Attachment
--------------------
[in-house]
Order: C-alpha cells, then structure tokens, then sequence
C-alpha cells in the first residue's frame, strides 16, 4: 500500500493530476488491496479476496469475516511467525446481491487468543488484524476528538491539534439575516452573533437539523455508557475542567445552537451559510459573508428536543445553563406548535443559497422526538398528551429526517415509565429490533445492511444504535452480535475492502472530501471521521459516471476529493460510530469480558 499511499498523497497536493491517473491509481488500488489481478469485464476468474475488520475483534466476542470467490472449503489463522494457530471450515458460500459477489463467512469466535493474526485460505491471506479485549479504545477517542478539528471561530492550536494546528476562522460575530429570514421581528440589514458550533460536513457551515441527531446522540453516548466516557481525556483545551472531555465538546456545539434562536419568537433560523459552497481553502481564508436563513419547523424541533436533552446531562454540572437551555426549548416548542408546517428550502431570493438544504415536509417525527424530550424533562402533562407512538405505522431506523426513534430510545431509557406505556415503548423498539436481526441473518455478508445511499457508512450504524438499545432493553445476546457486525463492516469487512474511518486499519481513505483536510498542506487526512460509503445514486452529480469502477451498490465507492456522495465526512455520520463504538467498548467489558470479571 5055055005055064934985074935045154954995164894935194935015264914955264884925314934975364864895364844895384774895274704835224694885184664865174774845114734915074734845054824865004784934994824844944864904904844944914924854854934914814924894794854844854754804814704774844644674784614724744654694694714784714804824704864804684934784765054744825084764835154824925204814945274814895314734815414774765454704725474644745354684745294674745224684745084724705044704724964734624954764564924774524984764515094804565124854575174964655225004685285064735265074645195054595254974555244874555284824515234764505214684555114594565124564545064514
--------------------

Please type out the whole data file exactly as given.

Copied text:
[in-house]
Order: C-alpha cells, then structure tokens, then sequence
C-alpha cells in the first residue's frame, strides 16, 4: 500500500493530476488491496479476496469475516511467525446481491487468543488484524476528538491539534439575516452573533437539523455508557475542567445552537451559510459573508428536543445553563406548535443559497422526538398528551429526517415509565429490533445492511444504535452480535475492502472530501471521521459516471476529493460510530469480558 499511499498523497497536493491517473491509481488500488489481478469485464476468474475488520475483534466476542470467490472449503489463522494457530471450515458460500459477489463467512469466535493474526485460505491471506479485549479504545477517542478539528471561530492550536494546528476562522460575530429570514421581528440589514458550533460536513457551515441527531446522540453516548466516557481525556483545551472531555465538546456545539434562536419568537433560523459552497481553502481564508436563513419547523424541533436533552446531562454540572437551555426549548416548542408546517428550502431570493438544504415536509417525527424530550424533562402533562407512538405505522431506523426513534430510545431509557406505556415503548423498539436481526441473518455478508445511499457508512450504524438499545432493553445476546457486525463492516469487512474511518486499519481513505483536510498542506487526512460509503445514486452529480469502477451498490465507492456522495465526512455520520463504538467498548467489558470479571 5055055005055064934985074935045154954995164894935194935015264914955264884925314934975364864895364844895384774895274704835224694885184664865174774845114734915074734845054824865004784934994824844944864904904844944914924854854934914814924894794854844854754804814704774844644674784614724744654694694714784714804824704864804684934784765054744825084764835154824925204814945274814895314734815414774765454704725474644745354684745294674745224684745084724705044704724964734624954764564924774524984764515094804565124854575174964655225004685285064735265074645195054595254974555244874555284824515234764505214684555114594565124564545064514